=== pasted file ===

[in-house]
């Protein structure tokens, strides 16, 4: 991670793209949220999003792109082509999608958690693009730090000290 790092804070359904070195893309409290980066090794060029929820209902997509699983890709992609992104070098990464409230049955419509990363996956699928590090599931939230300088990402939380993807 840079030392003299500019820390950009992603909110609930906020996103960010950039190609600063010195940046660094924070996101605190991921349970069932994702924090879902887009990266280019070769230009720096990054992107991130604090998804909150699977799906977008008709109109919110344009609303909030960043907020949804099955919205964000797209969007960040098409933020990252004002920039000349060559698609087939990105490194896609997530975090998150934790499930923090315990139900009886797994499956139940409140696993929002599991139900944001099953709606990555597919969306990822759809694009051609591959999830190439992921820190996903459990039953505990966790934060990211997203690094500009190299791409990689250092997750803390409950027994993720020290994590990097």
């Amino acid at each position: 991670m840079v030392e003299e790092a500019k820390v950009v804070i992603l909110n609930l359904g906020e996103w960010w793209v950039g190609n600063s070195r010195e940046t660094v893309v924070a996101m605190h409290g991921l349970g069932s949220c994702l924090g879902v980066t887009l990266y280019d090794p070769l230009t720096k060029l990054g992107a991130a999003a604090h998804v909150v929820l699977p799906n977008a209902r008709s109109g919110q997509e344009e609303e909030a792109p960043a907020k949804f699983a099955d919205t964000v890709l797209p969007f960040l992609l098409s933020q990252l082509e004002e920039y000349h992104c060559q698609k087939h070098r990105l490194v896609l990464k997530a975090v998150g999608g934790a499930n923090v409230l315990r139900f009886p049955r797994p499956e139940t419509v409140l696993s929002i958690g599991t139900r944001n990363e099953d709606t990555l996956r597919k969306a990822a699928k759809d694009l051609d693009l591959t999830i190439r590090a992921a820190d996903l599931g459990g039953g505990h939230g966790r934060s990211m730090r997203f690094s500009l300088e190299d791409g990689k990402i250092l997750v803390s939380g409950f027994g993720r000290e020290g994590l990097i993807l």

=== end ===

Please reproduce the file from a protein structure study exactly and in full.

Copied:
[in-house]
């Protein structure tokens, strides 16, 4: 991670793209949220999003792109082509999608958690693009730090000290 790092804070359904070195893309409290980066090794060029929820209902997509699983890709992609992104070098990464409230049955419509990363996956699928590090599931939230300088990402939380993807 840079030392003299500019820390950009992603909110609930906020996103960010950039190609600063010195940046660094924070996101605190991921349970069932994702924090879902887009990266280019070769230009720096990054992107991130604090998804909150699977799906977008008709109109919110344009609303909030960043907020949804099955919205964000797209969007960040098409933020990252004002920039000349060559698609087939990105490194896609997530975090998150934790499930923090315990139900009886797994499956139940409140696993929002599991139900944001099953709606990555597919969306990822759809694009051609591959999830190439992921820190996903459990039953505990966790934060990211997203690094500009190299791409990689250092997750803390409950027994993720020290994590990097």
């Amino acid at each position: 991670m840079v030392e003299e790092a500019k820390v950009v804070i992603l909110n609930l359904g906020e996103w960010w793209v950039g190609n600063s070195r010195e940046t660094v893309v924070a996101m605190h409290g991921l349970g069932s949220c994702l924090g879902v980066t887009l990266y280019d090794p070769l230009t720096k060029l990054g992107a991130a999003a604090h998804v909150v929820l699977p799906n977008a209902r008709s109109g919110q997509e344009e609303e909030a792109p960043a907020k949804f699983a099955d919205t964000v890709l797209p969007f960040l992609l098409s933020q990252l082509e004002e920039y000349h992104c060559q698609k087939h070098r990105l490194v896609l990464k997530a975090v998150g999608g934790a499930n923090v409230l315990r139900f009886p049955r797994p499956e139940t419509v409140l696993s929002i958690g599991t139900r944001n990363e099953d709606t990555l996956r597919k969306a990822a699928k759809d694009l051609d693009l591959t999830i190439r590090a992921a820190d996903l599931g459990g039953g505990h939230g966790r934060s990211m730090r997203f690094s500009l300088e190299d791409g990689k990402i250092l997750v803390s939380g409950f027994g993720r000290e020290g994590l990097i993807l």